Is there a relationship between IQ and Religion?

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David Killens's picture
I have been abusing myself by

I have been abusing myself by visiting some theist forums, and to be very honest, shocked. In this day and age, with the access to the internet and it's huge capacity of knowledge, I witness ignorance on a worldwide scale. I was going to describe it as pandemic, but this affliction is long term, additionally carried down through generations.

As a Canadian I agree with your assessment of the peoples of my nation. No group is exempt from the bell curve, and we have some right and proper nutcases here. But IMO our radical extremes are held in check by our constant exposure to US politics and news. When you live right next door to a clownhouse, you learn.

We also learned from a very dark past. Canada is dominated by two large provinces, Ontario and Quebec. And from the days European colonists settled Quebec, the Roman Catholic church held complete control of it's economy, politics, every aspect of life. The end result was that Quebec was retarded by many decades, nay I say hundreds of years. And in the name of religion, terrible things were done, things that still haunt our society.

Dayum, I thoroughly enjoy reading your posts.

Calilasseia's picture
Ah, Quebec.

Ah, Quebec.

One funny story thereabout I recall, is the individual who was told by the Quebecois to speak French properly.

His reply was simple. Mais, je suis Francais!

I suspect the French colonists thereof were pre-Revolutionary, though I'll have to check the history books to be sure.

Anony's picture
It seems likely that those

It seems likely that those with higher IQs rarely actually choose to learn about religion, and therefore they rarely know enough about it to decide to accept it.

Has anyone ever done a study to determine how many have studied theology and decided that there wasn't a God and that religion is meaningless or a hoax? Or is it only the unlearned (or dropouts) that make such pronouncements? Do any learn the answers, and then turn away, for any reason other than that their understanding never approaches that of the infinite God?

Until I read the Bible, all the religious noise, whether from those inside or outside of religion, made me quite sure I wasn't interested. You can probably tell from my word choice, I changed my mind. I started with the New Testament; I know another who started with the Old that told me she had a much harder time of it. Note also that I distinguish between the infallible ‘God’ and the ever fallible ‘religion’.

Not sure I'd even agree with your premise that believers end up poor (to be clear, I definitely don't); but to answer your question of why, it's because (the correct) religion shows you that money isn't really that important, certainly not as important as many think.

What is the point of money? An imperfect measure of the value of an object or of work performed.
To measure one's self-worth? — Then following God is able to replace an ineffective system of measure with one far more meaningful.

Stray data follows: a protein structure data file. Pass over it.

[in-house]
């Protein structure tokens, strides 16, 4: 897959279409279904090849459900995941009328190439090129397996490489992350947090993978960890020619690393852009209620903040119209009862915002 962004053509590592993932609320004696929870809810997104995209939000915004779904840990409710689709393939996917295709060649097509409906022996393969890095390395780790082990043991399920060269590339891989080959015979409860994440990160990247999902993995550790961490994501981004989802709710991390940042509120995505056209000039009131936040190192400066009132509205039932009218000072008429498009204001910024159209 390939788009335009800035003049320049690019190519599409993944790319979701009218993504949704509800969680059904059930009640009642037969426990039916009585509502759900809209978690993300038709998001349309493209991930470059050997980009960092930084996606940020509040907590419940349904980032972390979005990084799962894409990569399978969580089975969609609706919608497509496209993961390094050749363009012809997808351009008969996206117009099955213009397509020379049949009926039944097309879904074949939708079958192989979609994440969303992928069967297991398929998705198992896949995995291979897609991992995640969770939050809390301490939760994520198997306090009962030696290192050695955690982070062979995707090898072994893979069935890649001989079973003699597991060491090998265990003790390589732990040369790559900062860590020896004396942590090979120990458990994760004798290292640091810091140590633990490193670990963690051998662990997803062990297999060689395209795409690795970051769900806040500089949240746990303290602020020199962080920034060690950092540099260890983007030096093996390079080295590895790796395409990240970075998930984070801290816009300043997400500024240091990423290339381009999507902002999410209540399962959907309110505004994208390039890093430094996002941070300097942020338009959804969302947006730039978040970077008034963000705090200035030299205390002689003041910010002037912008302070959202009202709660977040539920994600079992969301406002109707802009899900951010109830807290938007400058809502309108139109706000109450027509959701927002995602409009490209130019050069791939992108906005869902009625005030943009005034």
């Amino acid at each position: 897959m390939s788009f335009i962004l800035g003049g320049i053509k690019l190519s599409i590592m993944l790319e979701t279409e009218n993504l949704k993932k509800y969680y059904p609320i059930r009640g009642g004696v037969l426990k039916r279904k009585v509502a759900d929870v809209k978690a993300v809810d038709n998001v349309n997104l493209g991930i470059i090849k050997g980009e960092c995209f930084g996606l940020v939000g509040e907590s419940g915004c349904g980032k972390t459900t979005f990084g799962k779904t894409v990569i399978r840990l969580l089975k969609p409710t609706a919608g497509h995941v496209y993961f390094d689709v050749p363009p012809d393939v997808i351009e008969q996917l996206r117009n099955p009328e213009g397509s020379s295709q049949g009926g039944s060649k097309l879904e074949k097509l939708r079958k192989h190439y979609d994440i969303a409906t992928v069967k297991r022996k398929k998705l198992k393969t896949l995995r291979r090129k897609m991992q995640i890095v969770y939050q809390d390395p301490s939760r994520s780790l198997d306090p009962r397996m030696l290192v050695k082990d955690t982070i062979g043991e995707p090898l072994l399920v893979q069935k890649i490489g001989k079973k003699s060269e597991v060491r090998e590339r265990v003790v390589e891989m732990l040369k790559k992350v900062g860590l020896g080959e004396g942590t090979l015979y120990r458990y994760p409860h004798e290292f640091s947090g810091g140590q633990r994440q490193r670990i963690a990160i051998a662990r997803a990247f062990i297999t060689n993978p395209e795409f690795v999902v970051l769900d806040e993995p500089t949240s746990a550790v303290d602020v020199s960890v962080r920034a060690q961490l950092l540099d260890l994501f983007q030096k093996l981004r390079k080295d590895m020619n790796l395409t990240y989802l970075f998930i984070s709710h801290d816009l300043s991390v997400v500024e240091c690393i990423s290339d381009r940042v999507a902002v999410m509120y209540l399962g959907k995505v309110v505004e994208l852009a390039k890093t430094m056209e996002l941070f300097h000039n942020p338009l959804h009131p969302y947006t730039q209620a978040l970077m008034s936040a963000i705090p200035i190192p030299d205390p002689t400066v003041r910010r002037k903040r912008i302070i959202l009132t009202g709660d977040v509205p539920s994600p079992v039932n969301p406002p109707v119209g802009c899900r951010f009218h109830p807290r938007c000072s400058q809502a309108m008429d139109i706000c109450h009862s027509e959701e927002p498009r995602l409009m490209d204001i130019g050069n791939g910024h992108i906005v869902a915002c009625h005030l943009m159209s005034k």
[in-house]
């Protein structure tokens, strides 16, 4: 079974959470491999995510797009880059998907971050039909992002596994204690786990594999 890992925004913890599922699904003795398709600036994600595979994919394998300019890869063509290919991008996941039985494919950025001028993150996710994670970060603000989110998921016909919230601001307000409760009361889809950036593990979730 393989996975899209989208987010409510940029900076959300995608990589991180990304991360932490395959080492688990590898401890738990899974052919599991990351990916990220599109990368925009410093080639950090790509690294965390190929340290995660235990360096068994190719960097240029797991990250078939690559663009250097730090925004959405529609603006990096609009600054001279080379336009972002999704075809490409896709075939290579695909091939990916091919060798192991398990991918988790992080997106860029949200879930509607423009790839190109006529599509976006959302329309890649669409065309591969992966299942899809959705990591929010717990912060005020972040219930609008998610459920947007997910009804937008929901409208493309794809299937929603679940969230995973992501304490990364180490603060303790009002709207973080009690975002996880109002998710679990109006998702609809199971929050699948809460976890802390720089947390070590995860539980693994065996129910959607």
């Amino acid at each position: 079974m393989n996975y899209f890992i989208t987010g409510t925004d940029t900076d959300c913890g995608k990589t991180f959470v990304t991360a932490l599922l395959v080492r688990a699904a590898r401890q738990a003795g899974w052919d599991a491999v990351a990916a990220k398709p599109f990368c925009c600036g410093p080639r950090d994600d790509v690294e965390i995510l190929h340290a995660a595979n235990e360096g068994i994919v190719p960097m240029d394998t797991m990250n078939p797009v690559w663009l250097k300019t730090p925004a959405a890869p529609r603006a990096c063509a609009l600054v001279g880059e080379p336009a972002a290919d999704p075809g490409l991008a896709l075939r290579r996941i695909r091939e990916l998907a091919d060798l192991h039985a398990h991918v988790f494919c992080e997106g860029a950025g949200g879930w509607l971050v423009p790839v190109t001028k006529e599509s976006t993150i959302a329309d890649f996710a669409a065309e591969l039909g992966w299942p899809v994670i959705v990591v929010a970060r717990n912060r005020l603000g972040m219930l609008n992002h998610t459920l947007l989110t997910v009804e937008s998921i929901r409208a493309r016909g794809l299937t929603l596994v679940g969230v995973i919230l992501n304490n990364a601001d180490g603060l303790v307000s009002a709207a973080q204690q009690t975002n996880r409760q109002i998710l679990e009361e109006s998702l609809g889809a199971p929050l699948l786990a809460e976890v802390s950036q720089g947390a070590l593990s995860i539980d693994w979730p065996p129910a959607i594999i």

To achieve happiness? — Yet the studies (Pew Research in the case of these figures) are pretty clear that those who self-identify as actively religious report 8–10% higher levels of happiness (in western free world countries), despite possibly lower net worths.
To gain power and control? — Followers of God understand that the perceived power of a Musk or Bezos, while immeasurably greater than the average man, are equally infinitesimal when compared to those of God. And the lure of comparatively trivial power is… trivial.
To gain a measure of security and confidence about the future? — God's assurance lasts infinitely longer, doesn't depreciate, can't be stolen, and is far more reassuring.
To be (feel) superior to others? — The truly religious don't care. Their only disposition to others is love and caring.
To survive? — God makes sure we have what we need (the operative factor being in how one calculates need).
To enable one to help others? — Then its value is definitely not in its accumulation.

Many will call religion foolish. The heavens and the earth, and everything else, created in 6 days… talk about obvious stupidity! — Depends whether you imagine God was standing on the Earth before he created it. Or was the bodiless form, experiencing relative time in a universe without sunrises, describing sleeps? He acted (willed) for a period, and then He stopped for a period, and then the second “day” began.

We have the ‘Big Bang’ to explain our reality… what preceded the first femtosecond of that? Is there even a theory? Has someone yet guessed at what triggered the ‘Big Bang’? Genesis 1 (KJV) – “…And the spirit of God moved… And God said…”. Who can authoritatively argue that God didn't choose what followed, those mechanisms that humanity still struggles to comprehend?

The Bible — our only understanding/record of God's word — was what God was able to explain to human beings 2,000/4,000 years ago. If you explain quantum physics to a 5-year-old, even the best and the brightest, what would you expect their explanation of your teaching to amount to for others? Meanwhile being (Christian) religious is about a personal connection with an actual existing, living God; what you might get from it is likely to depend more on you than on Him.

I hope that's useful. And I hope that you find what you are looking for; you're obviously looking for something, since you bothered to ask questions.


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